Fledgling effort to regulate dark money starts in New Mexico
SANTA FE, N.M. (AP) — New Mexico may take part in a fledgling effort to regulate and possibly limit the role of money in politics through an amendment to the U.S. Constitution, as legislators in a handful of states consider a pledge to help Congress with ratification.
New Mexico lawmakers are considering a non-binding resolution called a “memorial” to urge Congress to restore greater federal and local regulation of political spending that influences elections and governance. The memorial also would pledge support for a constitutional amendment to end partisan gerrymandering. Public debate has yet to take place.
The effort seeks to reverse Supreme Court actions including the 2010 Citizens United decision that cleared the way for unlimited independent elections spending.
“This is a simple way to say to Congress, ‘Pass this and come back to the state to ratify,’” said Democratic Rep. Linda Trujillo of Santa Fe, who is sponsoring the measure along with Republican Rep. Jim Smith and Democratic Sen. Gerald Ortiz y Pino, both of Albuquerque.
Memorials do not require the governor’s signature. Republican New Mexico Gov. Susana Martinez last year vetoed state campaign finance disclosure rules that came under criticism as an infringement on free speech from several conservative-backed groups.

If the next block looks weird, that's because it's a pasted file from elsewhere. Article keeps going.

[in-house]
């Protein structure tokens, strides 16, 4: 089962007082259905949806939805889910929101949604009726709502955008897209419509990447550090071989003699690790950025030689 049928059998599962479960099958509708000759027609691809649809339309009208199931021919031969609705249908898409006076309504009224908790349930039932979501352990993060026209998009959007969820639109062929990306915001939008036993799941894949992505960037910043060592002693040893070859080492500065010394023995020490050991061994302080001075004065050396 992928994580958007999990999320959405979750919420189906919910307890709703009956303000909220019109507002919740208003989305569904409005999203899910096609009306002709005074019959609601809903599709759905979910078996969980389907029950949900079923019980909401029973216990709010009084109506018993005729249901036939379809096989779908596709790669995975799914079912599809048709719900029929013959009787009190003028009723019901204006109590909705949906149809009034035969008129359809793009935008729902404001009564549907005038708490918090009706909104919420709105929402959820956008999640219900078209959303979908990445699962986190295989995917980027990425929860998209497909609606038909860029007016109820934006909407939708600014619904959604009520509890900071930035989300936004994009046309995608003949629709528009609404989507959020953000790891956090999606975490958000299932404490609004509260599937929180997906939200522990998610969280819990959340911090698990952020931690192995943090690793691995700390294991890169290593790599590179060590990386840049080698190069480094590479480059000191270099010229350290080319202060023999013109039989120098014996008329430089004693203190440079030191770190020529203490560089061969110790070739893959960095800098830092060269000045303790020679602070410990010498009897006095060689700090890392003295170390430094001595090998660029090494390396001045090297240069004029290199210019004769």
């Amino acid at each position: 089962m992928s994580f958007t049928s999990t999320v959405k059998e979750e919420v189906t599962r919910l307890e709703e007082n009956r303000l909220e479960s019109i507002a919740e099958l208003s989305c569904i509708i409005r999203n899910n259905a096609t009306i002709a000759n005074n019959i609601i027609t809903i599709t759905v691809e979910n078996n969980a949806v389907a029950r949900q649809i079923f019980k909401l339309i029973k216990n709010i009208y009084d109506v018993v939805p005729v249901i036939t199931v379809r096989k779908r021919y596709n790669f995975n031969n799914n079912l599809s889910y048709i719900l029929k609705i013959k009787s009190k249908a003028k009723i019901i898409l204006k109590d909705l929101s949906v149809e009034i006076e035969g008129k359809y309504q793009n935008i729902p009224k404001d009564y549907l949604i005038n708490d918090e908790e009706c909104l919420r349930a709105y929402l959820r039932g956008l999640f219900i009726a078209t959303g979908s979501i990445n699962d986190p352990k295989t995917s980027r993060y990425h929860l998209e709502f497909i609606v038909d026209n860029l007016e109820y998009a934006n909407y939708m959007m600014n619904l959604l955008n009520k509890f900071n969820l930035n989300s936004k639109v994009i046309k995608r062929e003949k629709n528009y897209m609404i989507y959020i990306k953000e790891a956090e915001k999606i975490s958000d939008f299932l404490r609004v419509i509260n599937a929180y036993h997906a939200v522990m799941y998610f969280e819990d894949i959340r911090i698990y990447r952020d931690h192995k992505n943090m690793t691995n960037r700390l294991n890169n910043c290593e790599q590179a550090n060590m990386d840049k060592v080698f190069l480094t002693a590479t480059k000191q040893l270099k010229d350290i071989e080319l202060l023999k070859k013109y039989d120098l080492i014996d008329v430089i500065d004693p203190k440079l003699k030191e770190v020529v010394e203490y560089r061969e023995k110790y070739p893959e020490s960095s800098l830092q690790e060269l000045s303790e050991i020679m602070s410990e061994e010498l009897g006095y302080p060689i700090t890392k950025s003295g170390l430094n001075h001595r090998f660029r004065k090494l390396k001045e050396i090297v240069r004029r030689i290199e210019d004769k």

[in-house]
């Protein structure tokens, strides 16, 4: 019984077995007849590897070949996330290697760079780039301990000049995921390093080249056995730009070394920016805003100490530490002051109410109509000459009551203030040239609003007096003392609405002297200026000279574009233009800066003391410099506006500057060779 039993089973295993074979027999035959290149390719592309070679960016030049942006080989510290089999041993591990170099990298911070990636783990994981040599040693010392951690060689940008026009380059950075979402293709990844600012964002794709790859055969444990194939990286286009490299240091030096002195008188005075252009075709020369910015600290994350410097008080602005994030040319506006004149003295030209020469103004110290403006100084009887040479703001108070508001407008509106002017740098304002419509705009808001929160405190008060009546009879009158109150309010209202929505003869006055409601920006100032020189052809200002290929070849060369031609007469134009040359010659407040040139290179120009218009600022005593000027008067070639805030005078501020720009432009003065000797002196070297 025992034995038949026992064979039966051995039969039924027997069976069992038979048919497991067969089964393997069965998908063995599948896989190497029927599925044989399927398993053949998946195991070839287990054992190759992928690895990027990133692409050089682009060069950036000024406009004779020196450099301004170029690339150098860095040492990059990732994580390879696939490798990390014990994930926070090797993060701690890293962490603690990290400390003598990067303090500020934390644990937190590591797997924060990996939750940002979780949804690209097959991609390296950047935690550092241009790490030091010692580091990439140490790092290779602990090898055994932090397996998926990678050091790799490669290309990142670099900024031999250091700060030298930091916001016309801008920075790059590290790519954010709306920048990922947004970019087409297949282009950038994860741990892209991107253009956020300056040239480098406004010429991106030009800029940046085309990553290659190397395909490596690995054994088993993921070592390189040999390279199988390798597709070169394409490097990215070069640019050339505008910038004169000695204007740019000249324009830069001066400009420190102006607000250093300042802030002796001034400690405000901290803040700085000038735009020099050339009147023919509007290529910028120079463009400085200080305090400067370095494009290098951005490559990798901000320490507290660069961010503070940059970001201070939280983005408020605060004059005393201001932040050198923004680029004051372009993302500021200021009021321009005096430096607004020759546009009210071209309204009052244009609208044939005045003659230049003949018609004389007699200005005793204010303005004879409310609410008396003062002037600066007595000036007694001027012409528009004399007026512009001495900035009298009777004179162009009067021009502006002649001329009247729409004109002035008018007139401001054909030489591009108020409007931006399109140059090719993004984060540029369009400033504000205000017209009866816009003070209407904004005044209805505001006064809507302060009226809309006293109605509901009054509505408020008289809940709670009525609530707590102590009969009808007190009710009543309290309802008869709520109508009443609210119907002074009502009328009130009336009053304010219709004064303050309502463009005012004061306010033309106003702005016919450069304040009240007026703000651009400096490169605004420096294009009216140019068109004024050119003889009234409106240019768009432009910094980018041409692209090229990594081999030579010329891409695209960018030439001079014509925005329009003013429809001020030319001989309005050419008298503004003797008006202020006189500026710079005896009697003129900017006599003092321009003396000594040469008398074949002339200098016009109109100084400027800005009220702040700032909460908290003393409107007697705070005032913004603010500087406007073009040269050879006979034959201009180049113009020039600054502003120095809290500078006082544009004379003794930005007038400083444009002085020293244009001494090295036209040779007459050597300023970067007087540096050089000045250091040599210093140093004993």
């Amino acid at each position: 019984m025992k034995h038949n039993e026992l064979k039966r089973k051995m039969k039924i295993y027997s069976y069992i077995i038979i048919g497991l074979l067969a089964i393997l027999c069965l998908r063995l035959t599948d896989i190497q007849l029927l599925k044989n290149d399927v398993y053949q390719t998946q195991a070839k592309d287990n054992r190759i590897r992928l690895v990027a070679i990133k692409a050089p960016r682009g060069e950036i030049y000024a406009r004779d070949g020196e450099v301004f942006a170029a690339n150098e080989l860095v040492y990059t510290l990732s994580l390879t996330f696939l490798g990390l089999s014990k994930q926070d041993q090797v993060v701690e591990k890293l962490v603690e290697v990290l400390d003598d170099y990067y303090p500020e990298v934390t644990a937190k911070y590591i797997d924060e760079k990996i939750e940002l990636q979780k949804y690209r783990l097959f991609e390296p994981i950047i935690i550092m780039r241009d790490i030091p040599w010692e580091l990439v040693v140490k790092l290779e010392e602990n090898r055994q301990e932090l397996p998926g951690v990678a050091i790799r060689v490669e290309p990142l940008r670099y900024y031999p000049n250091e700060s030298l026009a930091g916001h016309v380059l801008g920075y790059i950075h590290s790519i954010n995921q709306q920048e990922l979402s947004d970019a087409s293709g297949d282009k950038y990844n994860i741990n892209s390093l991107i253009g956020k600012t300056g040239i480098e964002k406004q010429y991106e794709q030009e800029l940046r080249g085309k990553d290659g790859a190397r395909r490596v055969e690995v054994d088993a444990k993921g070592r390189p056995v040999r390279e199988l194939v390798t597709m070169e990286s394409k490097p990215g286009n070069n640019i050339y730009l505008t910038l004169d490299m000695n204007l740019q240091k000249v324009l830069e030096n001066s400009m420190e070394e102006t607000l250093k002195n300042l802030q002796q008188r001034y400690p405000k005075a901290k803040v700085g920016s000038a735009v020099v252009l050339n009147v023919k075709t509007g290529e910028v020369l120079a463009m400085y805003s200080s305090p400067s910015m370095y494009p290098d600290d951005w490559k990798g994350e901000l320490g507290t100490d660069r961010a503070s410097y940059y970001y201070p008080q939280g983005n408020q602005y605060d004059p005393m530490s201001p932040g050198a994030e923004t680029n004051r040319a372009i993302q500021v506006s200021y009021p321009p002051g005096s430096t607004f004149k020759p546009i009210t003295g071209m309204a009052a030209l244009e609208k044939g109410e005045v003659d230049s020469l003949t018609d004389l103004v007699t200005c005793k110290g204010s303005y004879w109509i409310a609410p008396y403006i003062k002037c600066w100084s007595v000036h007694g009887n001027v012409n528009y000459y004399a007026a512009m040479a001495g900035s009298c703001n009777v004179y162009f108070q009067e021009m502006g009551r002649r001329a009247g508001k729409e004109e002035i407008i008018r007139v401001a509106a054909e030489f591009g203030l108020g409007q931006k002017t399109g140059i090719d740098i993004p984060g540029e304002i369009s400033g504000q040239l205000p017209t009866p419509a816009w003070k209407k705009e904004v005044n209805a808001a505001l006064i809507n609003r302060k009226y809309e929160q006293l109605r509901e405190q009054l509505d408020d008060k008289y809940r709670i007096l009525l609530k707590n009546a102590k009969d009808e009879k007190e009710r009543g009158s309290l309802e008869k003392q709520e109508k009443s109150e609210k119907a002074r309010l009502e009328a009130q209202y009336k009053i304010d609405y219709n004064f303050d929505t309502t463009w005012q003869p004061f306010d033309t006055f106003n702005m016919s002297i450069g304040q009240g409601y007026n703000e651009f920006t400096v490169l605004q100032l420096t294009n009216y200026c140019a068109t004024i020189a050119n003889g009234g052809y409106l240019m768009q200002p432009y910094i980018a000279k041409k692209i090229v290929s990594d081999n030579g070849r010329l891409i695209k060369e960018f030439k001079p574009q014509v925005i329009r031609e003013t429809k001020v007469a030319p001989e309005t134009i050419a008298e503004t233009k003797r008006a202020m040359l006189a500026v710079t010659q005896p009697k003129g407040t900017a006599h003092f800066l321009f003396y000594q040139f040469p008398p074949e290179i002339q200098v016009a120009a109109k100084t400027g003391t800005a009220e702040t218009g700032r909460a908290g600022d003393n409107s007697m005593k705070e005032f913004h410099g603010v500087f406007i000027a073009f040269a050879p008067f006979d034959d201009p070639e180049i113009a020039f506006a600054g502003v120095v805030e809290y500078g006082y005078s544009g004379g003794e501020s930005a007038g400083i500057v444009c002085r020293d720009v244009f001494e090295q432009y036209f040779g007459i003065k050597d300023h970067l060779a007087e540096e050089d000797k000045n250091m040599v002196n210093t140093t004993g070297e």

The newly proposed memorial includes brief instructions for separating political spending from free speech guarantees, and reclaiming federal and state authority to “regulate the role of money in elections and governance to ensure transparency, prevent corruption, and protect against the buying of access to or influence over representatives.”
Heather Ferguson, legislative director of the New Mexico chapter of the watchdog group Common Cause, noted that New Mexico and at least 19 other states already have asked Congress to overturn the Citizens United decision. The new initiative aims to start from scratch with specific, uniform instructions, she said.
“This takes it that one step further,” Ferguson said. “Here is not only a request but also a directive on how to do it.”
The effort is backed by Common Cause, a national group that concentrates on government accountability issues, and Take Back Our Republic, a group focused on campaign finance reform with offices in Alabama, Texas and Virginia.
Similar legislative measures are slated for introduction in a handful of states that include Alabama and New Hampshire.
John Pudner, executive director of Take Back Our Republic, said the goal is to gain a foothold in a geographically diverse selection of states with a range of partisan allegiances.
Constitutional amendments can be approved by a two-thirds majority vote of Congress, followed by affirmation by three-fourths of states, or through a constitutional convention authorized by two-thirds of state legislatures.
Common Cause and allied proponents of campaign finance reform say a constitutional convention would be prone to influence by political spending.